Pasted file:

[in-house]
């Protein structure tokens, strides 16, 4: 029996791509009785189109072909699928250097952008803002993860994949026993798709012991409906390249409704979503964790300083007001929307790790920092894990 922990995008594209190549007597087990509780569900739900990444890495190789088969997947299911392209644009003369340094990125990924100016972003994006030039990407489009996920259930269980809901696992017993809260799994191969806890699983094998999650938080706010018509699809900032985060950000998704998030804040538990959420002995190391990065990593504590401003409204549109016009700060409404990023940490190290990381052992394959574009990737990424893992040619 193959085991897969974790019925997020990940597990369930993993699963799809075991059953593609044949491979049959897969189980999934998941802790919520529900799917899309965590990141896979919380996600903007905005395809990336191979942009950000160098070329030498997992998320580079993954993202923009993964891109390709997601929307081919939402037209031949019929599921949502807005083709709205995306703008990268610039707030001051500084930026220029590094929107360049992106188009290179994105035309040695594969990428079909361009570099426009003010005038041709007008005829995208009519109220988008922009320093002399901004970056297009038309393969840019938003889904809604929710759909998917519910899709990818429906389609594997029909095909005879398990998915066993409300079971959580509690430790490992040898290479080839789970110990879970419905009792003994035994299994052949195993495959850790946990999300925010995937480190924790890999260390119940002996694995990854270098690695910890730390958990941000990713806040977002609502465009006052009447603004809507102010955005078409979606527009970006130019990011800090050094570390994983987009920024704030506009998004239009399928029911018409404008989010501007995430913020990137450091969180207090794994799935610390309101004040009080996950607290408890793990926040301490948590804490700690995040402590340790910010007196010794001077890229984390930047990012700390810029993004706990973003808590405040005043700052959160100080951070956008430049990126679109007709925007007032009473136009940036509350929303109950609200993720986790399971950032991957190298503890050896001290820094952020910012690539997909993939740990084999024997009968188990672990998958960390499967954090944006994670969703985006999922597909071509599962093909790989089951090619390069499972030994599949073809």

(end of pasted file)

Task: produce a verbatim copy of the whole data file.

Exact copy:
[in-house]
């Protein structure tokens, strides 16, 4: 029996791509009785189109072909699928250097952008803002993860994949026993798709012991409906390249409704979503964790300083007001929307790790920092894990 922990995008594209190549007597087990509780569900739900990444890495190789088969997947299911392209644009003369340094990125990924100016972003994006030039990407489009996920259930269980809901696992017993809260799994191969806890699983094998999650938080706010018509699809900032985060950000998704998030804040538990959420002995190391990065990593504590401003409204549109016009700060409404990023940490190290990381052992394959574009990737990424893992040619 193959085991897969974790019925997020990940597990369930993993699963799809075991059953593609044949491979049959897969189980999934998941802790919520529900799917899309965590990141896979919380996600903007905005395809990336191979942009950000160098070329030498997992998320580079993954993202923009993964891109390709997601929307081919939402037209031949019929599921949502807005083709709205995306703008990268610039707030001051500084930026220029590094929107360049992106188009290179994105035309040695594969990428079909361009570099426009003010005038041709007008005829995208009519109220988008922009320093002399901004970056297009038309393969840019938003889904809604929710759909998917519910899709990818429906389609594997029909095909005879398990998915066993409300079971959580509690430790490992040898290479080839789970110990879970419905009792003994035994299994052949195993495959850790946990999300925010995937480190924790890999260390119940002996694995990854270098690695910890730390958990941000990713806040977002609502465009006052009447603004809507102010955005078409979606527009970006130019990011800090050094570390994983987009920024704030506009998004239009399928029911018409404008989010501007995430913020990137450091969180207090794994799935610390309101004040009080996950607290408890793990926040301490948590804490700690995040402590340790910010007196010794001077890229984390930047990012700390810029993004706990973003808590405040005043700052959160100080951070956008430049990126679109007709925007007032009473136009940036509350929303109950609200993720986790399971950032991957190298503890050896001290820094952020910012690539997909993939740990084999024997009968188990672990998958960390499967954090944006994670969703985006999922597909071509599962093909790989089951090619390069499972030994599949073809």